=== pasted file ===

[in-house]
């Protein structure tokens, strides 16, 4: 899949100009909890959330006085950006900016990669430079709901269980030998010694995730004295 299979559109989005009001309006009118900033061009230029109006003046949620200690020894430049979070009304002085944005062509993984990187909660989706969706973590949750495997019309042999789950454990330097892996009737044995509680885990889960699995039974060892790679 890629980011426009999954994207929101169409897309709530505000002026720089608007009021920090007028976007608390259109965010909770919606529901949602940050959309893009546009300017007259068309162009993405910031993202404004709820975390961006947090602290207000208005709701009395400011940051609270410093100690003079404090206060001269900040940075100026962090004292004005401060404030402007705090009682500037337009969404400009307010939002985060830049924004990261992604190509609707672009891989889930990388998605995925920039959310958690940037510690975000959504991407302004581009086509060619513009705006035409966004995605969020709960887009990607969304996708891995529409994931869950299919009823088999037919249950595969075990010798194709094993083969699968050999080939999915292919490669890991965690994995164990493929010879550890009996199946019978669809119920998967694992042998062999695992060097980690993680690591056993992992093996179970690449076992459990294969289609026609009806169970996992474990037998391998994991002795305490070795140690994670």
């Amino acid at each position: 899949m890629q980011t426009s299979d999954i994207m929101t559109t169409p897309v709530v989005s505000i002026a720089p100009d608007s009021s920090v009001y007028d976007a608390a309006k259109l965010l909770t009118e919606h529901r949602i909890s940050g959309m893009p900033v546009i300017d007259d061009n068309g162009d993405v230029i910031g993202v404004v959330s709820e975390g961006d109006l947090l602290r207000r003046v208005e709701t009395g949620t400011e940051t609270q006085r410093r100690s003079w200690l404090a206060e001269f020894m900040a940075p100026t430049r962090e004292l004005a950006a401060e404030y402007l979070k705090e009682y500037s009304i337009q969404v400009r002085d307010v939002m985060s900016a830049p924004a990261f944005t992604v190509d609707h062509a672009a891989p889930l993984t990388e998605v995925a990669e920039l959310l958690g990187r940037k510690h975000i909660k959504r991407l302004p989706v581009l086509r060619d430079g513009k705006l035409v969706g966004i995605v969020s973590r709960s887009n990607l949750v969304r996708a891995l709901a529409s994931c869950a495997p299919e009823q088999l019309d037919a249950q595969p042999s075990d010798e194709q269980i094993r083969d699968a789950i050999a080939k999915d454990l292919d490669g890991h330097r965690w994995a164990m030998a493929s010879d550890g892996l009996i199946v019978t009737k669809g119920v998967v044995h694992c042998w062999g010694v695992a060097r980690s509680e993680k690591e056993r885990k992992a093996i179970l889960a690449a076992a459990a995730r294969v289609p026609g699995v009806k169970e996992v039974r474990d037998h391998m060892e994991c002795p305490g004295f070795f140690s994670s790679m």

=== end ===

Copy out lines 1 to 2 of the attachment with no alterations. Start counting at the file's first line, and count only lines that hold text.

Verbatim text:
[in-house]
């Protein structure tokens, strides 16, 4: 899949100009909890959330006085950006900016990669430079709901269980030998010694995730004295 299979559109989005009001309006009118900033061009230029109006003046949620200690020894430049979070009304002085944005062509993984990187909660989706969706973590949750495997019309042999789950454990330097892996009737044995509680885990889960699995039974060892790679 890629980011426009999954994207929101169409897309709530505000002026720089608007009021920090007028976007608390259109965010909770919606529901949602940050959309893009546009300017007259068309162009993405910031993202404004709820975390961006947090602290207000208005709701009395400011940051609270410093100690003079404090206060001269900040940075100026962090004292004005401060404030402007705090009682500037337009969404400009307010939002985060830049924004990261992604190509609707672009891989889930990388998605995925920039959310958690940037510690975000959504991407302004581009086509060619513009705006035409966004995605969020709960887009990607969304996708891995529409994931869950299919009823088999037919249950595969075990010798194709094993083969699968050999080939999915292919490669890991965690994995164990493929010879550890009996199946019978669809119920998967694992042998062999695992060097980690993680690591056993992992093996179970690449076992459990294969289609026609009806169970996992474990037998391998994991002795305490070795140690994670």